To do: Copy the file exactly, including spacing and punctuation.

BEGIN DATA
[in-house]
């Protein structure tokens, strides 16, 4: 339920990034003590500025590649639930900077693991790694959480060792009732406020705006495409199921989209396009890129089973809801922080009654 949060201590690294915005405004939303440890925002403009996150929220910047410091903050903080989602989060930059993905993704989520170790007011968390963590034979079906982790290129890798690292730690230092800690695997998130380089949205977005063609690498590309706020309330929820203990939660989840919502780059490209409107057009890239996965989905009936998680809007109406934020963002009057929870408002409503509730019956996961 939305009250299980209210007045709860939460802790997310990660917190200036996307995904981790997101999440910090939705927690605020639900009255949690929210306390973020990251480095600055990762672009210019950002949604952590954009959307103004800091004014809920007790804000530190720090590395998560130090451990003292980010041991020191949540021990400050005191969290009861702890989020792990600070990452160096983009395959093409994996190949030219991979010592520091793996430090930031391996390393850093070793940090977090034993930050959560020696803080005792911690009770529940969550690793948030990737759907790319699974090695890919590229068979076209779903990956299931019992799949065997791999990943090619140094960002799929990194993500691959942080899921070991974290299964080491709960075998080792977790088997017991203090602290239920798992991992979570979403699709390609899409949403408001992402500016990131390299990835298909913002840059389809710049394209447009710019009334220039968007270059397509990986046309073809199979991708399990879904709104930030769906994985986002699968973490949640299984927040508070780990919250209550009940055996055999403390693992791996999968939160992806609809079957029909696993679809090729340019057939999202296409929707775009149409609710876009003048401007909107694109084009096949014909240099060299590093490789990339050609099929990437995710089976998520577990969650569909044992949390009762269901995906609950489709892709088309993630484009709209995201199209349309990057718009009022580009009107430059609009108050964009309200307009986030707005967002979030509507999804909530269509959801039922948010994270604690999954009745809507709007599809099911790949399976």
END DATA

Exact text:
[in-house]
């Protein structure tokens, strides 16, 4: 339920990034003590500025590649639930900077693991790694959480060792009732406020705006495409199921989209396009890129089973809801922080009654 949060201590690294915005405004939303440890925002403009996150929220910047410091903050903080989602989060930059993905993704989520170790007011968390963590034979079906982790290129890798690292730690230092800690695997998130380089949205977005063609690498590309706020309330929820203990939660989840919502780059490209409107057009890239996965989905009936998680809007109406934020963002009057929870408002409503509730019956996961 939305009250299980209210007045709860939460802790997310990660917190200036996307995904981790997101999440910090939705927690605020639900009255949690929210306390973020990251480095600055990762672009210019950002949604952590954009959307103004800091004014809920007790804000530190720090590395998560130090451990003292980010041991020191949540021990400050005191969290009861702890989020792990600070990452160096983009395959093409994996190949030219991979010592520091793996430090930031391996390393850093070793940090977090034993930050959560020696803080005792911690009770529940969550690793948030990737759907790319699974090695890919590229068979076209779903990956299931019992799949065997791999990943090619140094960002799929990194993500691959942080899921070991974290299964080491709960075998080792977790088997017991203090602290239920798992991992979570979403699709390609899409949403408001992402500016990131390299990835298909913002840059389809710049394209447009710019009334220039968007270059397509990986046309073809199979991708399990879904709104930030769906994985986002699968973490949640299984927040508070780990919250209550009940055996055999403390693992791996999968939160992806609809079957029909696993679809090729340019057939999202296409929707775009149409609710876009003048401007909107694109084009096949014909240099060299590093490789990339050609099929990437995710089976998520577990969650569909044992949390009762269901995906609950489709892709088309993630484009709209995201199209349309990057718009009022580009009107430059609009108050964009309200307009986030707005967002979030509507999804909530269509959801039922948010994270604690999954009745809507709007599809099911790949399976």